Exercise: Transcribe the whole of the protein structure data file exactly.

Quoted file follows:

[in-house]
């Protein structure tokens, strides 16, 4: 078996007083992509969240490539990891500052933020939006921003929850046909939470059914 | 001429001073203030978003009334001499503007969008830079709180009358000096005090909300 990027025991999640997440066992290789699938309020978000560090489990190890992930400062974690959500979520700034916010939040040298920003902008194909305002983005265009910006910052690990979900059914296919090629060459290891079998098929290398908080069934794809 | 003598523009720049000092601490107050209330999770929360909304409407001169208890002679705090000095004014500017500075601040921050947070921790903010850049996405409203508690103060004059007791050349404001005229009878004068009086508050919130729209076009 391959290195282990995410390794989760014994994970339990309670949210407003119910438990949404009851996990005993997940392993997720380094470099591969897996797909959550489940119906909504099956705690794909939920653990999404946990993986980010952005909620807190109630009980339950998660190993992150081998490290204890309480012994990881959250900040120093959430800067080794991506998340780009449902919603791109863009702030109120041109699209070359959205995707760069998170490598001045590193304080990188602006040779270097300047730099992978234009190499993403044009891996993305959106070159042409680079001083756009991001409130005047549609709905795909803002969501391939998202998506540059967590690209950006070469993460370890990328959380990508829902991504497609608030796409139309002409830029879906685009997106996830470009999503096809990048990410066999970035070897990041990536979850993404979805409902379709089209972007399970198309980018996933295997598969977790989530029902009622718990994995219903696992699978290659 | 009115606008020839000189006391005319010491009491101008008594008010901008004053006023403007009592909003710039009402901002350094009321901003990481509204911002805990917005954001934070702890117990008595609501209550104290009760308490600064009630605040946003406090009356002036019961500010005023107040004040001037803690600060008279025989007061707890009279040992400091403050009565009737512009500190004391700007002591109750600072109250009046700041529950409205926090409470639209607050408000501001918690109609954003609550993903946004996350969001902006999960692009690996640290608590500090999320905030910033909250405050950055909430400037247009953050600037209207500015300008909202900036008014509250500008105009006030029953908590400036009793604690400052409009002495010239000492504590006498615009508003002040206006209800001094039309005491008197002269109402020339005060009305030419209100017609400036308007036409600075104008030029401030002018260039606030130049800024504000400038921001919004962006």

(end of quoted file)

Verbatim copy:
[in-house]
């Protein structure tokens, strides 16, 4: 078996007083992509969240490539990891500052933020939006921003929850046909939470059914 | 001429001073203030978003009334001499503007969008830079709180009358000096005090909300 990027025991999640997440066992290789699938309020978000560090489990190890992930400062974690959500979520700034916010939040040298920003902008194909305002983005265009910006910052690990979900059914296919090629060459290891079998098929290398908080069934794809 | 003598523009720049000092601490107050209330999770929360909304409407001169208890002679705090000095004014500017500075601040921050947070921790903010850049996405409203508690103060004059007791050349404001005229009878004068009086508050919130729209076009 391959290195282990995410390794989760014994994970339990309670949210407003119910438990949404009851996990005993997940392993997720380094470099591969897996797909959550489940119906909504099956705690794909939920653990999404946990993986980010952005909620807190109630009980339950998660190993992150081998490290204890309480012994990881959250900040120093959430800067080794991506998340780009449902919603791109863009702030109120041109699209070359959205995707760069998170490598001045590193304080990188602006040779270097300047730099992978234009190499993403044009891996993305959106070159042409680079001083756009991001409130005047549609709905795909803002969501391939998202998506540059967590690209950006070469993460370890990328959380990508829902991504497609608030796409139309002409830029879906685009997106996830470009999503096809990048990410066999970035070897990041990536979850993404979805409902379709089209972007399970198309980018996933295997598969977790989530029902009622718990994995219903696992699978290659 | 009115606008020839000189006391005319010491009491101008008594008010901008004053006023403007009592909003710039009402901002350094009321901003990481509204911002805990917005954001934070702890117990008595609501209550104290009760308490600064009630605040946003406090009356002036019961500010005023107040004040001037803690600060008279025989007061707890009279040992400091403050009565009737512009500190004391700007002591109750600072109250009046700041529950409205926090409470639209607050408000501001918690109609954003609550993903946004996350969001902006999960692009690996640290608590500090999320905030910033909250405050950055909430400037247009953050600037209207500015300008909202900036008014509250500008105009006030029953908590400036009793604690400052409009002495010239000492504590006498615009508003002040206006209800001094039309005491008197002269109402020339005060009305030419209100017609400036308007036409600075104008030029401030002018260039606030130049800024504000400038921001919004962006």